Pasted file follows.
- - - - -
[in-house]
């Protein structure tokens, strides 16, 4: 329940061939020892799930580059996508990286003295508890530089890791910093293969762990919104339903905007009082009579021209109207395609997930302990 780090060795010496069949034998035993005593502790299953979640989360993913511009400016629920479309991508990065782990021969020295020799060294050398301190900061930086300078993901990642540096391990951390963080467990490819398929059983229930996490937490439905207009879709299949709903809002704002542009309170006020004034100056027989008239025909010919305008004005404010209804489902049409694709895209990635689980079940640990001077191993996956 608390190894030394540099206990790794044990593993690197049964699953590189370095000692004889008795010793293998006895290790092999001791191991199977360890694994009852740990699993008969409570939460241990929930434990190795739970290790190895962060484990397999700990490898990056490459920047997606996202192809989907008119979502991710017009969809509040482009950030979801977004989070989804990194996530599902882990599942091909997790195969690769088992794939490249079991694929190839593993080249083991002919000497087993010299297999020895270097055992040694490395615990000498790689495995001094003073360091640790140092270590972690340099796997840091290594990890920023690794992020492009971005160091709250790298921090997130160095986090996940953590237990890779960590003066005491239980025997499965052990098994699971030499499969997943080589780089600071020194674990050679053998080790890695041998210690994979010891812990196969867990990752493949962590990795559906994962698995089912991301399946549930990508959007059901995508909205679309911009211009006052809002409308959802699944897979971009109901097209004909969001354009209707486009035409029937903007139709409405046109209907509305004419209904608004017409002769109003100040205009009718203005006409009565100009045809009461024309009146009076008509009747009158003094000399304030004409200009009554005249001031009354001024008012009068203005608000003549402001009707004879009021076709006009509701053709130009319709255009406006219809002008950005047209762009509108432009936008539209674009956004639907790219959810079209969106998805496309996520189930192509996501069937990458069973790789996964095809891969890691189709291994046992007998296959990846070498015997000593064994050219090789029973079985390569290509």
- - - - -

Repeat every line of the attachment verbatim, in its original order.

[in-house]
């Protein structure tokens, strides 16, 4: 329940061939020892799930580059996508990286003295508890530089890791910093293969762990919104339903905007009082009579021209109207395609997930302990 780090060795010496069949034998035993005593502790299953979640989360993913511009400016629920479309991508990065782990021969020295020799060294050398301190900061930086300078993901990642540096391990951390963080467990490819398929059983229930996490937490439905207009879709299949709903809002704002542009309170006020004034100056027989008239025909010919305008004005404010209804489902049409694709895209990635689980079940640990001077191993996956 608390190894030394540099206990790794044990593993690197049964699953590189370095000692004889008795010793293998006895290790092999001791191991199977360890694994009852740990699993008969409570939460241990929930434990190795739970290790190895962060484990397999700990490898990056490459920047997606996202192809989907008119979502991710017009969809509040482009950030979801977004989070989804990194996530599902882990599942091909997790195969690769088992794939490249079991694929190839593993080249083991002919000497087993010299297999020895270097055992040694490395615990000498790689495995001094003073360091640790140092270590972690340099796997840091290594990890920023690794992020492009971005160091709250790298921090997130160095986090996940953590237990890779960590003066005491239980025997499965052990098994699971030499499969997943080589780089600071020194674990050679053998080790890695041998210690994979010891812990196969867990990752493949962590990795559906994962698995089912991301399946549930990508959007059901995508909205679309911009211009006052809002409308959802699944897979971009109901097209004909969001354009209707486009035409029937903007139709409405046109209907509305004419209904608004017409002769109003100040205009009718203005006409009565100009045809009461024309009146009076008509009747009158003094000399304030004409200009009554005249001031009354001024008012009068203005608000003549402001009707004879009021076709006009509701053709130009319709255009406006219809002008950005047209762009509108432009936008539209674009956004639907790219959810079209969106998805496309996520189930192509996501069937990458069973790789996964095809891969890691189709291994046992007998296959990846070498015997000593064994050219090789029973079985390569290509």